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Friday, September 4, 2009

Romantic language between us and God, revisited

Forgive me now, 'cause I have been unfaithful
Don’t ask me why 'cause I don’t know
So many times I’ve tried, but was unable,
But this heart belongs to you alone

Forgive me, I’m ashamed; I’ve loved another
I can’t explain cause I don’t know
No one can take your place, and there is no other
Forever yours and yours alone
          -Skillet, "Forgiven" from Awake
How the faithful city
     has become a whore,
     she who was full of justice!
Righteousness lodged in her,
     but now murderers.
          -Isaiah 1:21, ESV

Several days ago I linked to a video where Matt Redman had some interesting points to make about "blokes" (guys) not necessarily being comfortable using "romantic" language in worship to Jesus... kind of a vaguely homophobic squeamishness to saying that you "love" another man. I think Matt has a valid point in that we as songwriters need to be sensitive to the kinds of things that the casual worshipper may not be comfortable saying as part of worship, but God has no problem with talking about us as though we were His wife.

- Isaiah chapter 61 was quoted by Jesus in Luke 4:18-21; He clearly proclaimed that He was the fulfillment of that Scripture passage. If you look back at verses 3 and 10 of Isaiah 61, there is clear wedding imagery between Messiah and His people.

- Ezekiel 16 is a description of the relationship between God and Israel which is beautiful and erotic, heartbreaking and tragic, and finally quite brutal. Israel is portrayed as a woman who was rescued from death when she was born by God, grew up and became a beautiful woman, was married to God, became very loose and began sleeping around with anyone she could find, ultimately earning the accusations "adulterous wife" and "brazen prostitute" from God Himself.

- In Jeremiah 3:1-14 God again bluntly accuses his "wife" (Israel) of sleeping around like a whore. I am NOT making this up, and I am not exaggerating at all... take a look for yourself!

- Many Theologians see the Song of Solomon as not only a story of a love between a man and woman, but as an allegory of the love between God and His people.

- The book of the Revelation speaks of Israel as a woman (for example, Revelation 12:1-6) and the people of God, dwelling at that time in the New Jerusalem, as God's "bride" (Revelation 21:2).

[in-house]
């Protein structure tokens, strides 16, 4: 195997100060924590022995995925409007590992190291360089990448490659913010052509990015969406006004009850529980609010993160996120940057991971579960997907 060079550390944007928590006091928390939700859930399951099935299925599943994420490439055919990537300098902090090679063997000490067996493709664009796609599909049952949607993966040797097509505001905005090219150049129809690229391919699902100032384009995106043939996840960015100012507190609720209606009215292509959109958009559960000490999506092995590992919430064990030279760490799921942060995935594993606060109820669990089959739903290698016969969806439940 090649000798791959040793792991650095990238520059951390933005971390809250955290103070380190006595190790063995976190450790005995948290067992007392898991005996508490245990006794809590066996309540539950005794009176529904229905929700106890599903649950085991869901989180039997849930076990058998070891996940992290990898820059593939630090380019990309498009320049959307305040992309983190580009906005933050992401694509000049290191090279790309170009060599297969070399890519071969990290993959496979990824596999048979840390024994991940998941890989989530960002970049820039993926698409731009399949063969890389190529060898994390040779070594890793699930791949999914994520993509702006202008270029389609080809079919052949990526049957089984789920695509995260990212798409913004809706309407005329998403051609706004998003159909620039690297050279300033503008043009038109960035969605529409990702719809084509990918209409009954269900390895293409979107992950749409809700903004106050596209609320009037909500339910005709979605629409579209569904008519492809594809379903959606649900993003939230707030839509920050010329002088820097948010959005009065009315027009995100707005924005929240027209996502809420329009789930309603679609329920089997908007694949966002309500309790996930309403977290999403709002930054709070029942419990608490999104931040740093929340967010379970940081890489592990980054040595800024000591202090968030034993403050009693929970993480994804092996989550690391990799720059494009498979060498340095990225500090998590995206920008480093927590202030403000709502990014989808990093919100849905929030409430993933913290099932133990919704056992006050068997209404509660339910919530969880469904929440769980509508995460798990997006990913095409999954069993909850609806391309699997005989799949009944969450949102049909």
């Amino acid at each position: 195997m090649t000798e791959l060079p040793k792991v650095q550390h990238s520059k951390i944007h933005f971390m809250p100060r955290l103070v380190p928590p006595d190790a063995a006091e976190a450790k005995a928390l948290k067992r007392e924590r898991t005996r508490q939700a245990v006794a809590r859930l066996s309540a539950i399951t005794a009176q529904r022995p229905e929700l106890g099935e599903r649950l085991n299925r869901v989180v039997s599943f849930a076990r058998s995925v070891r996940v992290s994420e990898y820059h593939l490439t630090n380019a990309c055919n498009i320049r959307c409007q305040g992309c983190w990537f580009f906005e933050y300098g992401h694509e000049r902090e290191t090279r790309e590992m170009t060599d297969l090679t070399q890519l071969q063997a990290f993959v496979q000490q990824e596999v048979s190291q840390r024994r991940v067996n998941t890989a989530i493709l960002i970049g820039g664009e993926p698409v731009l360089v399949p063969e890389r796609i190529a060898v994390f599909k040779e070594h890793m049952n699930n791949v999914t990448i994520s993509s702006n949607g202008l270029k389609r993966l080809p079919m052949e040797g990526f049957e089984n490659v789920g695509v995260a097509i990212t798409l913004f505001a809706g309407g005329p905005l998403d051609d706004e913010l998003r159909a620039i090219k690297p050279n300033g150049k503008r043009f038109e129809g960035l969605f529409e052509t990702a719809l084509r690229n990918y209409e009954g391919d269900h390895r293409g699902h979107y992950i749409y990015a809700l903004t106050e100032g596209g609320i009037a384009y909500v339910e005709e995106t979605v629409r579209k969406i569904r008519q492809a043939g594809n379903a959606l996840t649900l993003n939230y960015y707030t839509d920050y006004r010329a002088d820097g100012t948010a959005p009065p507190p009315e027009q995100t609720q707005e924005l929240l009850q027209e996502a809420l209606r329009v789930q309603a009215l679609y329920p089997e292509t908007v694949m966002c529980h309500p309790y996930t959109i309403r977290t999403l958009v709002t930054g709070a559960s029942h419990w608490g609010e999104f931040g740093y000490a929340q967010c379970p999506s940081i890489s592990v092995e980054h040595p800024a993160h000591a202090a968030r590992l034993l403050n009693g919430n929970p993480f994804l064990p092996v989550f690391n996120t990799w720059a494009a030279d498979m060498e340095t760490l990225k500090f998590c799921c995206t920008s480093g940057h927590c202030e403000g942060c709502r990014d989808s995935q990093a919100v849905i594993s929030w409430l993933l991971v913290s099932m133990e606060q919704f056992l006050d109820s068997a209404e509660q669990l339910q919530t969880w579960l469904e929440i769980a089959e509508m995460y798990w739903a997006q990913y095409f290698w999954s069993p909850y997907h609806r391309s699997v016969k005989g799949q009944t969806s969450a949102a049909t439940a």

- In Ephesians 5:25-27 it is made clear that the relationship between a man and wife is intended to be a picture of the love between Christ and the Church.

Men who are uncomfortable with the idea that they are loved by God in a way that closely resembles the way that a man loves his wife... well, they had better get used to it. I've read in C.S. Lewis that "What is above and beyond all things [God] is so masculine that we are all feminine in relation to it." Should we as songwriters shy away from saying "I love you" to God, or saying God is "beautiful?" I don't think so, although "beautiful" has been used in contemporary praise and worship music so much that probably different words would inspire a clearer picture at this point. I think that we should be sensitive to the congregations we are asking to sing our songs, but approaching God with a feminine frame of reference to me is like approaching a knife as if it is sharp, or approaching a campfire as though it is hot. God thinks of us as though we were his fiancé. We are loved, dreamed about, protected, and the inspiration of jealousy when we are "unfaithful" (isn't it funny that we use that word about our relationship with God all the time, but it never occurs to us how serious a charge of unfaithfulness in a marriage truly is?) We need to remember that when we betray Christ by willful sin, it is as though we have slept with another man on the eve of our wedding. That's how serious it is to God.

Praise God that He forgives us in our unfaithfulness, and dreams of the day when we will be finally and forever faithful to Him!
Behold, the days are coming, declares the Lord, when I will make a new covenant with the house of Israel and the house of Judah, not like the covenant that I made with their fathers on the day when I took them by the hand to bring them out of the land of Egypt, my covenant that they broke, though I was their husband, declares the Lord. But this is the covenant that I will make with the house of Israel after those days, declares the Lord: I will put my law within them, and I will write it on their hearts. And I will be their God, and they shall be my people.
          -Jeremiah 31:31-33, ESV, also quoted in Hebrews 8:8-12
Now I’m in our secret place
Alone in your embrace
Where all my wrongs have been erased
You have forgiven
All the promises and lies
All the times I compromise
All the times you were denied
You have forgiven
          -Skillet, "Forgiven" from Awake

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